Orders of the Day — Licensing (Abolition of State Management) Bill

Part of the debate – in the House of Commons at 12:00 am on 20th April 1971.

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Photo of Mr Gordon Campbell Mr Gordon Campbell , Moray and Nairnshire 12:00 am, 20th April 1971

I am aware of that, and I am also aware that these are many more who are in favour. In Scotland there is no brewery in either of the two districts. The property there to be sold consists mostly of hotels and public houses. The property in the three State Management Districts represents about £4½ million capital resources. We believe that this money could be better employed for the benefit of the taxpayers.

It has been pointed out that the State management system makes a profit, but it is modest. The return on capital is less than that which successive Governments, Conservative and Labour, have set as targets for the nationalised industries. It should also be remembered that the State management organisation does not pay corporation tax. The ending of the State monopoly and the change from a Government Department to private enterprise will reduce the Civil Service by about 1,500. Most of those employed are likely to keep their jobs, but they will cease to be in the category of civil servants. In future they will be in the same situation as everyone else in the country who is engaged in work in hotels and public houses.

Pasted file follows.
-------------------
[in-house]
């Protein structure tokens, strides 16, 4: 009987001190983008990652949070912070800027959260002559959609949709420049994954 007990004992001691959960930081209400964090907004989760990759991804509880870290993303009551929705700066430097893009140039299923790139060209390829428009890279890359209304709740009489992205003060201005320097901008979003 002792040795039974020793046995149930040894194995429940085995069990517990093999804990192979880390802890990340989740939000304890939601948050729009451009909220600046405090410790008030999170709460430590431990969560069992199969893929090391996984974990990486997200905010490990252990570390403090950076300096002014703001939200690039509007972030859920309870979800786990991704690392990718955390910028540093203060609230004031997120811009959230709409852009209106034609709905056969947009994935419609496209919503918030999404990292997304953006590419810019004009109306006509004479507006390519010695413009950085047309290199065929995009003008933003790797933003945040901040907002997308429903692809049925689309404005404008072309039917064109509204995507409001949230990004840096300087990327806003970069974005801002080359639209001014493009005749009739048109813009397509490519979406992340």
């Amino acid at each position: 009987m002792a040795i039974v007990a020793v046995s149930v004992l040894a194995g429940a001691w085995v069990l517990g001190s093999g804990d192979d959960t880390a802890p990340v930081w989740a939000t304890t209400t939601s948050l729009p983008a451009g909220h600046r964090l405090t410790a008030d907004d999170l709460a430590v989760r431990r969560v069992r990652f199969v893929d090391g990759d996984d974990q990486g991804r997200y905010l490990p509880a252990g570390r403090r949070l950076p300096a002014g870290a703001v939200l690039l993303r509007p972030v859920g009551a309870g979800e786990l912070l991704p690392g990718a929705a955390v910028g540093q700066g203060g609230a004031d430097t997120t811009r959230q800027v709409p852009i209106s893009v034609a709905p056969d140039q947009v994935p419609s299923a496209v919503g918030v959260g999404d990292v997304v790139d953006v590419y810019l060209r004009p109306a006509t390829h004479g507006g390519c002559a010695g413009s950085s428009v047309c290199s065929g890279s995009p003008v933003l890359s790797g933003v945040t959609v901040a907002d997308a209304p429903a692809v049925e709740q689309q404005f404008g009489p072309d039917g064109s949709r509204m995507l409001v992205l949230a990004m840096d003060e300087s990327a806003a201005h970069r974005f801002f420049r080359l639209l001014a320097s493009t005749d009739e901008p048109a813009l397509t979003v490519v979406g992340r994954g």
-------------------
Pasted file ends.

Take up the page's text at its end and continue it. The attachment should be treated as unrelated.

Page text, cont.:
The reduction of the number of civil servants by a withdrawal from a function which is totally inappropriate for a Government Department surely is to be welcomed. The Leader of the Opposition when Prime Minister, on one of the many occasions when he made a statement about an economic crisis, attempted to set a limit to the size of the Civil Service. He saw this as a necessary way of curbing public expenditure. Perhaps I am in a suitable position to make this comment since I was an established civil servant for a dozen years before a number of my constituents asked me to represent them in Parliament.

As for the remarks of the right hon. Member for Cardiff, South-East (Mr. Callaghan), I have seldom heard such a scurrilous and irresponsible speech. It was even wrong in its fundamental facts. For example, he began by saying that the State management system had operated for 66 years, when everybody concerned knows that to be incorrect. He ended by referring to State breweries in Scotland when there are none. By innuendo and accusation he debased the standing of the Dispatch Box.